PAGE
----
From hinterland to wonderland: China's 'teapot' refinery boomtowns

Wed May 25, 2016 2:45am EDT
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By Meng Meng and Chen Aizhu

BOXING, China/BEIJING (Reuters) - For Zheng Ruifeng, the 25-year-old son of a wheat farmer from eastern China, acceptance at a technical school specializing in petrochemical engineering was a life-changing event.

Zheng, who grew up expecting to spend a lifetime toiling on the family farm, instead works as a technician monitoring control panels for Chambroad Petrochemical, one of China's largest independent refineries.

Earning 5,000 yuan ($760) per month - roughly five times what he could have expected to make working the fields - he got married two years ago and bought an apartment in nearby Boxing.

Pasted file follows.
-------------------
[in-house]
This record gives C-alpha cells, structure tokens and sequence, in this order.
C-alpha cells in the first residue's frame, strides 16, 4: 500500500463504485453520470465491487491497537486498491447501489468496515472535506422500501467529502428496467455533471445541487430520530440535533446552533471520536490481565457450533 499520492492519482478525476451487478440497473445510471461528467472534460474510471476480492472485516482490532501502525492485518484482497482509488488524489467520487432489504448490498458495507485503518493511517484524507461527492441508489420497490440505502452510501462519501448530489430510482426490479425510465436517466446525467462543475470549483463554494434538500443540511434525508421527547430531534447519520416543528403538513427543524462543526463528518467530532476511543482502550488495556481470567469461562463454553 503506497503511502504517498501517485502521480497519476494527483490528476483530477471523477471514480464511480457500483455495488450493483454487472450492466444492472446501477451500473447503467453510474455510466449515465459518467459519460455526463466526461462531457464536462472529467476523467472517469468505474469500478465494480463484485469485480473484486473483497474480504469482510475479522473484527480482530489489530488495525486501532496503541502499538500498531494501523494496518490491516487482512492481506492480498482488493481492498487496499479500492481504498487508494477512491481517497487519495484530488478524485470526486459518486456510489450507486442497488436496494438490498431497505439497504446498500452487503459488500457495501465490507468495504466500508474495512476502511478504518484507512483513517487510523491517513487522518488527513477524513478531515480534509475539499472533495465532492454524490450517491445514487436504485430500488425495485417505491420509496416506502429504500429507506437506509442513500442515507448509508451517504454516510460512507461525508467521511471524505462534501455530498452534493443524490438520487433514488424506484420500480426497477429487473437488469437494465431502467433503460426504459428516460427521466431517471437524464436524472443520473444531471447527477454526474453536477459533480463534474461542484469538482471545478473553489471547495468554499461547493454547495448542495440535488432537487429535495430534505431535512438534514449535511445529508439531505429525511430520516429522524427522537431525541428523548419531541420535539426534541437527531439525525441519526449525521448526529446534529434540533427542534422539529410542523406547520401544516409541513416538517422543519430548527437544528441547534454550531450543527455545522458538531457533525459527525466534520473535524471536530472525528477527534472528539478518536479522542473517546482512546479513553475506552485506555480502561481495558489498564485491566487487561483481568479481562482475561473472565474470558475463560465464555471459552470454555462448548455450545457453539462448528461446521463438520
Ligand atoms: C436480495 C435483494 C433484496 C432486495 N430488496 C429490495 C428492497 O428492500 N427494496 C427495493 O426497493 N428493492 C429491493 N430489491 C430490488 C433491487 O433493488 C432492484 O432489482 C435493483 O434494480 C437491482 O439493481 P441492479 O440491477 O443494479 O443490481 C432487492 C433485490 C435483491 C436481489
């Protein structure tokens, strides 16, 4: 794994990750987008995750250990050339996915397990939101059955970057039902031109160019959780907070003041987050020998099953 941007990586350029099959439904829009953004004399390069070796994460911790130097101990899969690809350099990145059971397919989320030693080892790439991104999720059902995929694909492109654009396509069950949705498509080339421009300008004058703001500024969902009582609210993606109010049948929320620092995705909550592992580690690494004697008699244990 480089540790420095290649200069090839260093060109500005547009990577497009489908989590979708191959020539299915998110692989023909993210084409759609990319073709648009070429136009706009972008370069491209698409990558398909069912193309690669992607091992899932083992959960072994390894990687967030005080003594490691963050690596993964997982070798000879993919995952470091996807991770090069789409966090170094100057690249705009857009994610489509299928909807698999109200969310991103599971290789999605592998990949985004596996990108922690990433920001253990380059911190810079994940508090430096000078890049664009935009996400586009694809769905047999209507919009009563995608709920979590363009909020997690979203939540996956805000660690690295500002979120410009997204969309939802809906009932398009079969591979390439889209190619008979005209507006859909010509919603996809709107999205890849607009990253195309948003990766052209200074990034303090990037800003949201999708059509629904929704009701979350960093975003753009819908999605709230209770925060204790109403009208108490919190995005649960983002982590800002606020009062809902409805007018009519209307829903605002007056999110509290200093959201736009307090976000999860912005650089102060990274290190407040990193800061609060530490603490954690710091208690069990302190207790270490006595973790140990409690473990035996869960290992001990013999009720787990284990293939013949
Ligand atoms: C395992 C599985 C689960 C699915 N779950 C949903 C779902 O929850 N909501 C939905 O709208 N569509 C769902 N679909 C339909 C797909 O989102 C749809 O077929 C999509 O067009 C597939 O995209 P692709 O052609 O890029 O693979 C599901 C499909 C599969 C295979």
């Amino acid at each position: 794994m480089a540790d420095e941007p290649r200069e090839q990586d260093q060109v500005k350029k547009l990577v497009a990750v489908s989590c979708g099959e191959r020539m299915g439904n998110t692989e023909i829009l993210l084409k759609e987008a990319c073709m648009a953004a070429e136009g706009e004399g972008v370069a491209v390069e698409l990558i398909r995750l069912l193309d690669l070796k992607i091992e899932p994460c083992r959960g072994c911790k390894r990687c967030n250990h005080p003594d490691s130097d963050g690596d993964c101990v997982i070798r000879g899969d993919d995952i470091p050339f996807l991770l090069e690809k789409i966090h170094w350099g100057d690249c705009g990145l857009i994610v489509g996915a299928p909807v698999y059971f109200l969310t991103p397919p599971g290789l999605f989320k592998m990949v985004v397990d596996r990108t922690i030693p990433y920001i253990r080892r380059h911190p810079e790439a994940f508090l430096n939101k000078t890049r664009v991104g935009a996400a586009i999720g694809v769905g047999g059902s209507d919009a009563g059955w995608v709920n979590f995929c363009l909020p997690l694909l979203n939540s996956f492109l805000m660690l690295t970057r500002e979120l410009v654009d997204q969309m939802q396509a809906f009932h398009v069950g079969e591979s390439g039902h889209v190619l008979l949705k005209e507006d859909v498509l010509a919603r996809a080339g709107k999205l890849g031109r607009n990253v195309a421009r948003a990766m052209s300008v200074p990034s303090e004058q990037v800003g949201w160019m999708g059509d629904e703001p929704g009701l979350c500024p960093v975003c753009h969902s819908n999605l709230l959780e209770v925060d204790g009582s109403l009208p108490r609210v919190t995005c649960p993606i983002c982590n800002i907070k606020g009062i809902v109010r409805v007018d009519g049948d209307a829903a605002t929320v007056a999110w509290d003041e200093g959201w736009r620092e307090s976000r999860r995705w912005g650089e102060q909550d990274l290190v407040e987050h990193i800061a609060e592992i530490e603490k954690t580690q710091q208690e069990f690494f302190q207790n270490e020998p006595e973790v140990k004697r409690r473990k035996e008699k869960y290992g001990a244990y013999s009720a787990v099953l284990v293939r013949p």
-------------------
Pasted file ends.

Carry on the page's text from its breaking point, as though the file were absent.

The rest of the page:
"At our company, employees are considered losers if they cannot save enough money to buy a home within five year of being hired," Zheng said.

Zheng's story offers a vivid example of the new wealth created by China's so-called "teapots" - independent oil refineries that have become a new force in global energy markets since Beijing allowed them to start importing crude last year.

The teapots, who previously refined mostly low-margin fuel oil and whatever excess crude they might be able to pick up from the big state-owned players, have seen their profits soar.

The rise of the teapots, now able to refine imported crude in much greater quantities into high-value products such as gasoline, is reshaping the local economy in dilapidated rural parts of eastern Shandong province, where most are located.

At Boxing, a new Volkswagen dealership and freshly painted condos line a four-lane highway leading to the Chambroad refinery, where smoke-stacks rise above swathes of farmland.   Continued...

A staff walks in a museum of Chambroad Petrochemicals in Boxing, Shandong Province, China, May 10, 2016. REUTERS/Meng Meng